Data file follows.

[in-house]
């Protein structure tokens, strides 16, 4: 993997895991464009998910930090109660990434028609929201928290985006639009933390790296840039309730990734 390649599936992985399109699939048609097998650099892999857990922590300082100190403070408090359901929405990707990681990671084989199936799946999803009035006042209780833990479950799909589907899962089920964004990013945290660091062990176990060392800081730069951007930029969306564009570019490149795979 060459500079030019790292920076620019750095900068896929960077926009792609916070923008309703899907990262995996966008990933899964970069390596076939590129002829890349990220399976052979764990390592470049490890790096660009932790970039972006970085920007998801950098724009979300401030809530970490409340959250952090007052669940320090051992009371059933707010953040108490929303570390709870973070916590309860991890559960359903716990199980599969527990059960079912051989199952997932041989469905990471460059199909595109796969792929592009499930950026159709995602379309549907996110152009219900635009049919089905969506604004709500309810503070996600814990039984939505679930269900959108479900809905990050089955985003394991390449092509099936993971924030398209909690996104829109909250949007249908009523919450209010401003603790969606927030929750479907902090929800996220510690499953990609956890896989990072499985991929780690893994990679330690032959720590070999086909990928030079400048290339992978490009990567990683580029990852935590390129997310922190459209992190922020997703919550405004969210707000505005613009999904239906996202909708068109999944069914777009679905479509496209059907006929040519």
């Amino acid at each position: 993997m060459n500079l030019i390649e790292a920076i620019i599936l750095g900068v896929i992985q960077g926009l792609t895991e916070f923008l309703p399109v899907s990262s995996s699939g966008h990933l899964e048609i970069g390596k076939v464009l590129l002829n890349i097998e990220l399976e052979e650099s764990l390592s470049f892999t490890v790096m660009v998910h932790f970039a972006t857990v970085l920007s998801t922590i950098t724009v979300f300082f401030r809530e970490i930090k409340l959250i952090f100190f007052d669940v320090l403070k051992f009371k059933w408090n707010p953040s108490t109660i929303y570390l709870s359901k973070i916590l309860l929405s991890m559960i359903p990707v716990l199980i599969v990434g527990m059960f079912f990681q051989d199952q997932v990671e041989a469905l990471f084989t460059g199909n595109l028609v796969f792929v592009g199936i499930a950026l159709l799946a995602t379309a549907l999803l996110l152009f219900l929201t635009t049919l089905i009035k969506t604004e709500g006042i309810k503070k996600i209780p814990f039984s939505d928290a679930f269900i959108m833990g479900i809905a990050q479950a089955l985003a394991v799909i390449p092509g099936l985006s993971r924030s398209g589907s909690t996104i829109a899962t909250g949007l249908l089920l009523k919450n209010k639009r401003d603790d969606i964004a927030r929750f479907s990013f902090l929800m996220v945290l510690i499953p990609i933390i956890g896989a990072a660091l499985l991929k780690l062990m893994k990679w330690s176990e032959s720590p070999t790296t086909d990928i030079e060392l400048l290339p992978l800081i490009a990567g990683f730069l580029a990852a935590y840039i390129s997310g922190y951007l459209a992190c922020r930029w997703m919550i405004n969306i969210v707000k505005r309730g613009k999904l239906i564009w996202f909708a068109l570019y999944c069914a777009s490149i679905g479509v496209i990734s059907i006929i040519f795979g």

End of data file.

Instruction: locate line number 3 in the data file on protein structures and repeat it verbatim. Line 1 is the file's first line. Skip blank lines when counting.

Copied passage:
């Amino acid at each position: 993997m060459n500079l030019i390649e790292a920076i620019i599936l750095g900068v896929i992985q960077g926009l792609t895991e916070f923008l309703p399109v899907s990262s995996s699939g966008h990933l899964e048609i970069g390596k076939v464009l590129l002829n890349i097998e990220l399976e052979e650099s764990l390592s470049f892999t490890v790096m660009v998910h932790f970039a972006t857990v970085l920007s998801t922590i950098t724009v979300f300082f401030r809530e970490i930090k409340l959250i952090f100190f007052d669940v320090l403070k051992f009371k059933w408090n707010p953040s108490t109660i929303y570390l709870s359901k973070i916590l309860l929405s991890m559960i359903p990707v716990l199980i599969v990434g527990m059960f079912f990681q051989d199952q997932v990671e041989a469905l990471f084989t460059g199909n595109l028609v796969f792929v592009g199936i499930a950026l159709l799946a995602t379309a549907l999803l996110l152009f219900l929201t635009t049919l089905i009035k969506t604004e709500g006042i309810k503070k996600i209780p814990f039984s939505d928290a679930f269900i959108m833990g479900i809905a990050q479950a089955l985003a394991v799909i390449p092509g099936l985006s993971r924030s398209g589907s909690t996104i829109a899962t909250g949007l249908l089920l009523k919450n209010k639009r401003d603790d969606i964004a927030r929750f479907s990013f902090l929800m996220v945290l510690i499953p990609i933390i956890g896989a990072a660091l499985l991929k780690l062990m893994k990679w330690s176990e032959s720590p070999t790296t086909d990928i030079e060392l400048l290339p992978l800081i490009a990567g990683f730069l580029a990852a935590y840039i390129s997310g922190y951007l459209a992190c922020r930029w997703m919550i405004n969306i969210v707000k505005r309730g613009k999904l239906i564009w996202f909708a068109l570019y999944c069914a777009s490149i679905g479509v496209i990734s059907i006929i040519f795979g």